It concluded that neither Fed.R.Civ.P. 37(e) nor its inherent authority justified the imposition of spoliation sanctions “at this stage.” It held that it could not conclude that the duty to preserve was triggered within an hour after receipt of the texts. A mere possibility of litigation does not trigger the duty. Id. at *6. Further, there was insufficient evidence to conclude that Ms. Hale’s conduct “was willful or accompanied by a culpable state of mind.” The Court wrote that “Plaintiff has proffered non-culpable motivations for her destruction of the text messages… which have not been refuted by Defendants.” [emphasis added].
The decision appears to be limited to the summary judgment context and, importantly, the Court wrote that: “The Court will accordingly decline to impose sanctions against Plaintiff at this juncture [i.e., a motion for summary judgment], while allowing Defendants to re-raise the issue at a later stage for consideration. Curative measures, such as jury instructions regarding the duty to preserve relevant evidence, may be warranted at trial.” It wrote: “Put differently, it is for the jury to assess the credibility of Plaintiff’s testimony while weighing the lack of direct or circumstantial evidence corroborating her allegations.”
It appears that, at trial, a sufficient showing may be made. The question of when the duty to preserve is triggered is objective, not subjective. As noted by the Sedona Conference:
The touchstone is “reasonable anticipation” or “reasonably foreseeable.” The standard is an objective one, “asking not whether the party in fact reasonably foresaw litigation, but whether a reasonable party in the same factual circumstances would have reasonably foreseen litigation.”
The Sedona Conference, Commentary on Legal Holds, Second Edition: The Trigger & The Process, 20 Sedona Conf. J. 341, 354 (2019) (citations omitted). “Trigger” is “fact specific.” Id.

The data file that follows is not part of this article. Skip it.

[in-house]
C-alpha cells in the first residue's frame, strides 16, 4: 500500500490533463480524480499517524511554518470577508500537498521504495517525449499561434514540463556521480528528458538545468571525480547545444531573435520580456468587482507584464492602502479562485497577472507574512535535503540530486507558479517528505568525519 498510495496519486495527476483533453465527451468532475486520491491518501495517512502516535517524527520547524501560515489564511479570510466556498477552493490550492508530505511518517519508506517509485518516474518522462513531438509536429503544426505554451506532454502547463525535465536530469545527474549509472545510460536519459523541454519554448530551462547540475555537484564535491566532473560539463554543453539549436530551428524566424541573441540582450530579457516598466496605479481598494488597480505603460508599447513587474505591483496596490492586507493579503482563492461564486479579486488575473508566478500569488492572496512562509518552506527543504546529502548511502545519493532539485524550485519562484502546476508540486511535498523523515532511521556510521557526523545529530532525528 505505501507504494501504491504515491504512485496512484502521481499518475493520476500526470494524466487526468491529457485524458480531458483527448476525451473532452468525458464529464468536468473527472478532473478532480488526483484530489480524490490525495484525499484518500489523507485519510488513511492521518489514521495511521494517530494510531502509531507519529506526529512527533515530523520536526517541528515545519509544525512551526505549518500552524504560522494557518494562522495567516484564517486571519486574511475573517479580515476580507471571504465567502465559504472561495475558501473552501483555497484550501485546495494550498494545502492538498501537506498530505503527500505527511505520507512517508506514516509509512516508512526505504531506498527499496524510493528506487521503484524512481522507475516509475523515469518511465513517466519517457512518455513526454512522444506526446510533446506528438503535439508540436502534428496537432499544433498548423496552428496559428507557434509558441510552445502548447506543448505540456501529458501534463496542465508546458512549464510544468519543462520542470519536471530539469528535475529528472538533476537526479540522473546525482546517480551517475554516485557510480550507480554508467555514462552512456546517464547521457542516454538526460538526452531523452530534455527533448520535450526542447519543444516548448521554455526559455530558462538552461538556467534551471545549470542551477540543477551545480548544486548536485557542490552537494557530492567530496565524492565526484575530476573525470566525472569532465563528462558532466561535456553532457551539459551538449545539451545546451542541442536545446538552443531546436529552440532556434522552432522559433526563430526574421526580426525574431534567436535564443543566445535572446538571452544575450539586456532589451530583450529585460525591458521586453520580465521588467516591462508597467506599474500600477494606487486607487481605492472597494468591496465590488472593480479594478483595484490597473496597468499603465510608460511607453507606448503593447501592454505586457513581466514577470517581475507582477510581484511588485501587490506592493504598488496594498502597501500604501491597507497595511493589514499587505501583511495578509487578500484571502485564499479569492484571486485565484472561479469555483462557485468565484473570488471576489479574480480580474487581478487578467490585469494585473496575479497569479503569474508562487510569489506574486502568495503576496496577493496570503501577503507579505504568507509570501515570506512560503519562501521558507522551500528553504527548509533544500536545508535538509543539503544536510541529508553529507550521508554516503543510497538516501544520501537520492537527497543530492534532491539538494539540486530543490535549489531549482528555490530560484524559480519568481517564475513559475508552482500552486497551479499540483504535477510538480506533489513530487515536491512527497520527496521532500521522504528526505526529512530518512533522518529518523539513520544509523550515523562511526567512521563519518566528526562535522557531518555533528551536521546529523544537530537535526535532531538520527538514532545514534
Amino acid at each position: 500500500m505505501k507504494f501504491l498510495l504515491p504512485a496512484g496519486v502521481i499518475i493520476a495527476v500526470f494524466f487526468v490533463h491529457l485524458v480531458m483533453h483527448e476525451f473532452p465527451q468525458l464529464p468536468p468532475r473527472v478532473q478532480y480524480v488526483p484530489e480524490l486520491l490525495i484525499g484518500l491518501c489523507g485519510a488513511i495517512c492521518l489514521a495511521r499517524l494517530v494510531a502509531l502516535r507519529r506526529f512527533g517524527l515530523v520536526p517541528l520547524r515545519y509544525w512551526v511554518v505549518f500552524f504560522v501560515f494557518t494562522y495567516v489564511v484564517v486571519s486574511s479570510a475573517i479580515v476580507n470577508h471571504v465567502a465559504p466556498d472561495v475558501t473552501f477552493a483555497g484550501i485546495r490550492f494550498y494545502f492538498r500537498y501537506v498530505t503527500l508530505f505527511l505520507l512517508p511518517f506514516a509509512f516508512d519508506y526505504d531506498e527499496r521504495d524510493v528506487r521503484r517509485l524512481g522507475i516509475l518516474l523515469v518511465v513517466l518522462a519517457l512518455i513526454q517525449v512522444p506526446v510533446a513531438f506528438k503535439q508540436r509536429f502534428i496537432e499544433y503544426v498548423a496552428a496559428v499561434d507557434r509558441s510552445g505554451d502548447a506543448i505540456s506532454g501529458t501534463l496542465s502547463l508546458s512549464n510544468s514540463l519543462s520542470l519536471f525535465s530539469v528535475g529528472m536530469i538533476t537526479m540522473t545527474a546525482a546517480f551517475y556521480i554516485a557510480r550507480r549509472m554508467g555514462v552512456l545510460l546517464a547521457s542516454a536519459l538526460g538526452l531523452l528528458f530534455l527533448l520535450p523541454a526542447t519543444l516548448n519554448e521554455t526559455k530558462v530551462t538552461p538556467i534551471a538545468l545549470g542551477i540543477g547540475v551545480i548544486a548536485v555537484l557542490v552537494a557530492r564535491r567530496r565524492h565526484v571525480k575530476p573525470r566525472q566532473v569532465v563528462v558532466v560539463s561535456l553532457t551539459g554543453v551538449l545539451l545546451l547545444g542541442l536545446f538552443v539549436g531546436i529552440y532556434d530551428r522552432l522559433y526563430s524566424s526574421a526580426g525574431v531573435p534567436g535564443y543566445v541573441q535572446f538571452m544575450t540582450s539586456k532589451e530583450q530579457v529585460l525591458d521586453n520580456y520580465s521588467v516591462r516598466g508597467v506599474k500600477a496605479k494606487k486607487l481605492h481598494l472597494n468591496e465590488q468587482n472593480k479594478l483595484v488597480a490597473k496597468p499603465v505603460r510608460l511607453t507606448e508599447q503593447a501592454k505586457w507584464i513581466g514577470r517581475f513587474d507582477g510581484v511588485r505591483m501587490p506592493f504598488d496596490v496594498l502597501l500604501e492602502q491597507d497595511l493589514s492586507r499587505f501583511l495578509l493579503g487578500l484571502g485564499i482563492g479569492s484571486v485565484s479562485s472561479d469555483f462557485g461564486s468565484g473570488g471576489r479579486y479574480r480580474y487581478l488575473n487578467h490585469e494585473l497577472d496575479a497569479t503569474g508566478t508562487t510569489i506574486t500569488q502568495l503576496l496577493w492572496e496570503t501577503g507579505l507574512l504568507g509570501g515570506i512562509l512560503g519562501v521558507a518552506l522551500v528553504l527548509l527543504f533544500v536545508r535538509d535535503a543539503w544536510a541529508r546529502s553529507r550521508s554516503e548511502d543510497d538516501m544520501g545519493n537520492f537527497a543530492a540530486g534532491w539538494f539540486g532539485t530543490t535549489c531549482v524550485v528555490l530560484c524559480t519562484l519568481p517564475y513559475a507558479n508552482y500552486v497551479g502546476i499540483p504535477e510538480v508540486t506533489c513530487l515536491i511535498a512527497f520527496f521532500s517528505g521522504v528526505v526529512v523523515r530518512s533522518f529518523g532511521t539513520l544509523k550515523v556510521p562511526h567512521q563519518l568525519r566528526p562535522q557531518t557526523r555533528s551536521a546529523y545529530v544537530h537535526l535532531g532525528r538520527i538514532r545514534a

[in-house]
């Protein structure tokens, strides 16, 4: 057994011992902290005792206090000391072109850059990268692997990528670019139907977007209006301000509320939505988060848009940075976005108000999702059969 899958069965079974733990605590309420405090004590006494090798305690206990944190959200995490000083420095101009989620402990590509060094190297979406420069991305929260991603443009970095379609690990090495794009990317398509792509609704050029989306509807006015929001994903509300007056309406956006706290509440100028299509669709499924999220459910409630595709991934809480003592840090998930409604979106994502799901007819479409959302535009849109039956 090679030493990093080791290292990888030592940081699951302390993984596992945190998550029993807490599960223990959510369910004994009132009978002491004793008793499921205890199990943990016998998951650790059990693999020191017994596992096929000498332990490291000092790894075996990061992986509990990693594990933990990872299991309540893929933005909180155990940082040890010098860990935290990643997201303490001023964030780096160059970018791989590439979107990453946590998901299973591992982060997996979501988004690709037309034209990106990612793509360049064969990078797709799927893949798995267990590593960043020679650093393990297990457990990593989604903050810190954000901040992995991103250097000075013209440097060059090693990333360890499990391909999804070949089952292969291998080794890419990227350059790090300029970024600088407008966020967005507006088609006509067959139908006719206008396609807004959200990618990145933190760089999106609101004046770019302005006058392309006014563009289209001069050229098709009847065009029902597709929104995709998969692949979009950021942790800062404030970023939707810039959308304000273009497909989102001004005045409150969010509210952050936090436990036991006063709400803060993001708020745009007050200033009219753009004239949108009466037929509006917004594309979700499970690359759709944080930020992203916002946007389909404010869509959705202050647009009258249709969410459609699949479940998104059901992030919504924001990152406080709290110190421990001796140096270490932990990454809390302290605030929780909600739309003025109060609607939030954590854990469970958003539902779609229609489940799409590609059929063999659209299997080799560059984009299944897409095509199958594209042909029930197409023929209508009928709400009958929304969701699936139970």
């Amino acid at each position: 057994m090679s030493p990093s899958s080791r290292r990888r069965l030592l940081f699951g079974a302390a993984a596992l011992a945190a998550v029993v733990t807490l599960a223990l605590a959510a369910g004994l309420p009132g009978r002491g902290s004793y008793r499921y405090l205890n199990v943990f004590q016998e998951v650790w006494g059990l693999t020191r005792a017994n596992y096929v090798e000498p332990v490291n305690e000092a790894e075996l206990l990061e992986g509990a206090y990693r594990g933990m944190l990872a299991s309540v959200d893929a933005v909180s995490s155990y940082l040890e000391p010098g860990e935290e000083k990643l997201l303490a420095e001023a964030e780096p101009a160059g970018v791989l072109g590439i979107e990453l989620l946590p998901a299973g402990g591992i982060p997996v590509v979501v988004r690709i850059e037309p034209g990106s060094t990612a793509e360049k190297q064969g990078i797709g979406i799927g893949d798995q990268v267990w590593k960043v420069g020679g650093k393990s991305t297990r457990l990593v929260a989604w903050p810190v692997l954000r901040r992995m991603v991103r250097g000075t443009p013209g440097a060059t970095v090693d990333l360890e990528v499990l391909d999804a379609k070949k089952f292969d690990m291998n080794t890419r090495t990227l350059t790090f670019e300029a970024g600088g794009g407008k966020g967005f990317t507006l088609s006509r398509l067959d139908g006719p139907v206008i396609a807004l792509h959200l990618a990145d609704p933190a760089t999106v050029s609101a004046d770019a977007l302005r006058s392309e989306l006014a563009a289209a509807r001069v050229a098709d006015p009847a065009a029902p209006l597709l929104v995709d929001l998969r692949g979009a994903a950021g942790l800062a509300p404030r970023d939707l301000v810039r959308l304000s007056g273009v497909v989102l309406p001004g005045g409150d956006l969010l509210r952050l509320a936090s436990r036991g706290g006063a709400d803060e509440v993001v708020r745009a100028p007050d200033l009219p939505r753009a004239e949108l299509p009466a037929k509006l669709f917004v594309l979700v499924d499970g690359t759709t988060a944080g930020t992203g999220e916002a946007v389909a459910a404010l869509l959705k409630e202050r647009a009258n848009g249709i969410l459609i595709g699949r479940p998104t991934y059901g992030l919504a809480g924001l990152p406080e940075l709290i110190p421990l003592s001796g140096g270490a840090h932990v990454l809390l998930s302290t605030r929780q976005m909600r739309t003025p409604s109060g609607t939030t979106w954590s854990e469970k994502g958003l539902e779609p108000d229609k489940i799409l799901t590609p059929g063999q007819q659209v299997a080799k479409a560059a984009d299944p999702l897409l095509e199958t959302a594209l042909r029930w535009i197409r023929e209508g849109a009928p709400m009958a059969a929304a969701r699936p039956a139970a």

In my opinion, the “proffered non-culpable motivations for her destruction” are subjective. It should be irrelevant that: “At the time she deleted the messages, Plaintiff ‘had no intentions or plans… to file a lawsuit.’” That is a subjective test. The question that should be posed at trial is whether an objective recipient of those messages would have reasonably anticipated litigation.
Several objective factors point toward a trigger prior to the destruction by Ms. Hale. First, Ms. Hale described the texts as “distressing and harassing” and, objectively, when a person receives those kinds of messages in the workplace, that points toward triggering the duty. Second, deletion is an intentional act. Third, before deleting them, Ms. Hale took screen shots and sent them to Ms. Bryant. That is an objective indicator that Ms. Hale found the texts to be noteworthy prior to deleting them. Fourth, Ms. Hale showed the texts to Ms. Waddell before deleting them, another objective indicator that she found them noteworthy. Fifth, Ms. Hale responded to the texts and deleted her responses. Sixth, Ms. Hale disposed of the cell phone. That is an intentional act.
Ms. Hale’s assertion that she deleted the messages and responses because she did not want to see them is understandable but not objectionably reasonable. There are many low-cost measures available to preserve text messages. Custodian-Directed Preservation of iPhone Content: Simple. Scalable. Proportional. | Ball in your Court (craigball.net) Once preserved, they could have been defensibly deleted.
Ms. Hale’s assertion that the texts would have been deleted by the autodelete setting on her cell phone, and therefore there was “no harm, no foul,” should be rejected. The December 2015 amendments to Fed.R.Civ.P. 37 deleted the shallow “safe harbor” provision. Once the duty was triggered, a litigation hold should have been imposed and, as part of that, autodeletion should have been turned off. It would be difficult to assert that Ms. Hale did not reasonably anticipate litigation before autodeletion, given the importance of the texts, the alleged subsequent adverse actions, and the filing of a union complaint in May 2018, roughly seven months after the texts were sent.
 Ms. Hale also asserted that Ms. Bryant – recipient of the screen shots – had a six-month autodelete for texts.